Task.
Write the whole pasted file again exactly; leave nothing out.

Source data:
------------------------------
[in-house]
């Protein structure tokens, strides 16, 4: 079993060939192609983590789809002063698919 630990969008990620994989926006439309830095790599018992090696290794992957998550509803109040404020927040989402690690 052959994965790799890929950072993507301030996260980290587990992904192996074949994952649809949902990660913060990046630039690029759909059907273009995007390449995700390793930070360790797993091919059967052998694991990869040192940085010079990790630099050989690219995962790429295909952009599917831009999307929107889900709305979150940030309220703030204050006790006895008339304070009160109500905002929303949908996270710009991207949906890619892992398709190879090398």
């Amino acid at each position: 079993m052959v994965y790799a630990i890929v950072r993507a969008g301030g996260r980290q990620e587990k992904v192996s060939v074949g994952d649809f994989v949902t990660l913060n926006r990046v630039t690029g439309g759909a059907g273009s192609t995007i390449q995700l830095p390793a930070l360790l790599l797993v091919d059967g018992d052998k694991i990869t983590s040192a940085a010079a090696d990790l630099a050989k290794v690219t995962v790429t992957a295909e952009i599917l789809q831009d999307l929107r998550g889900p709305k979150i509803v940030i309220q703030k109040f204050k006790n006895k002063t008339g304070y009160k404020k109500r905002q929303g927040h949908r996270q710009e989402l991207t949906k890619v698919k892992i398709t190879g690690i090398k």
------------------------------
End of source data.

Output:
[in-house]
């Protein structure tokens, strides 16, 4: 079993060939192609983590789809002063698919 630990969008990620994989926006439309830095790599018992090696290794992957998550509803109040404020927040989402690690 052959994965790799890929950072993507301030996260980290587990992904192996074949994952649809949902990660913060990046630039690029759909059907273009995007390449995700390793930070360790797993091919059967052998694991990869040192940085010079990790630099050989690219995962790429295909952009599917831009999307929107889900709305979150940030309220703030204050006790006895008339304070009160109500905002929303949908996270710009991207949906890619892992398709190879090398």
């Amino acid at each position: 079993m052959v994965y790799a630990i890929v950072r993507a969008g301030g996260r980290q990620e587990k992904v192996s060939v074949g994952d649809f994989v949902t990660l913060n926006r990046v630039t690029g439309g759909a059907g273009s192609t995007i390449q995700l830095p390793a930070l360790l790599l797993v091919d059967g018992d052998k694991i990869t983590s040192a940085a010079a090696d990790l630099a050989k290794v690219t995962v790429t992957a295909e952009i599917l789809q831009d999307l929107r998550g889900p709305k979150i509803v940030i309220q703030k109040f204050k006790n006895k002063t008339g304070y009160k404020k109500r905002q929303g927040h949908r996270q710009e989402l991207t949906k890619v698919k892992i398709t190879g690690i090398k």